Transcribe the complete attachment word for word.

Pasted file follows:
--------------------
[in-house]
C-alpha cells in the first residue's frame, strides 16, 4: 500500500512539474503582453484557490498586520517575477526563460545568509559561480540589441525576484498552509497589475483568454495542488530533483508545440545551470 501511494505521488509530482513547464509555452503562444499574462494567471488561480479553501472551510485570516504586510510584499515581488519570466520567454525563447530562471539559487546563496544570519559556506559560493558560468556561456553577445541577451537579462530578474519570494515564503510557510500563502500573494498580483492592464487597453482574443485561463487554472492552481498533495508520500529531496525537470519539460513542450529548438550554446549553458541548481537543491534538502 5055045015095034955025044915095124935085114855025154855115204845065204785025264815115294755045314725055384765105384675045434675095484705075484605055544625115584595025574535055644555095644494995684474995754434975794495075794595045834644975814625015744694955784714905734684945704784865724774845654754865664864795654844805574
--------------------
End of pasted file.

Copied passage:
[in-house]
C-alpha cells in the first residue's frame, strides 16, 4: 500500500512539474503582453484557490498586520517575477526563460545568509559561480540589441525576484498552509497589475483568454495542488530533483508545440545551470 501511494505521488509530482513547464509555452503562444499574462494567471488561480479553501472551510485570516504586510510584499515581488519570466520567454525563447530562471539559487546563496544570519559556506559560493558560468556561456553577445541577451537579462530578474519570494515564503510557510500563502500573494498580483492592464487597453482574443485561463487554472492552481498533495508520500529531496525537470519539460513542450529548438550554446549553458541548481537543491534538502 5055045015095034955025044915095124935085114855025154855115204845065204785025264815115294755045314725055384765105384675045434675095484705075484605055544625115584595025574535055644555095644494995684474995754434975794495075794595045834644975814625015744694955784714905734684945704784865724774845654754865664864795654844805574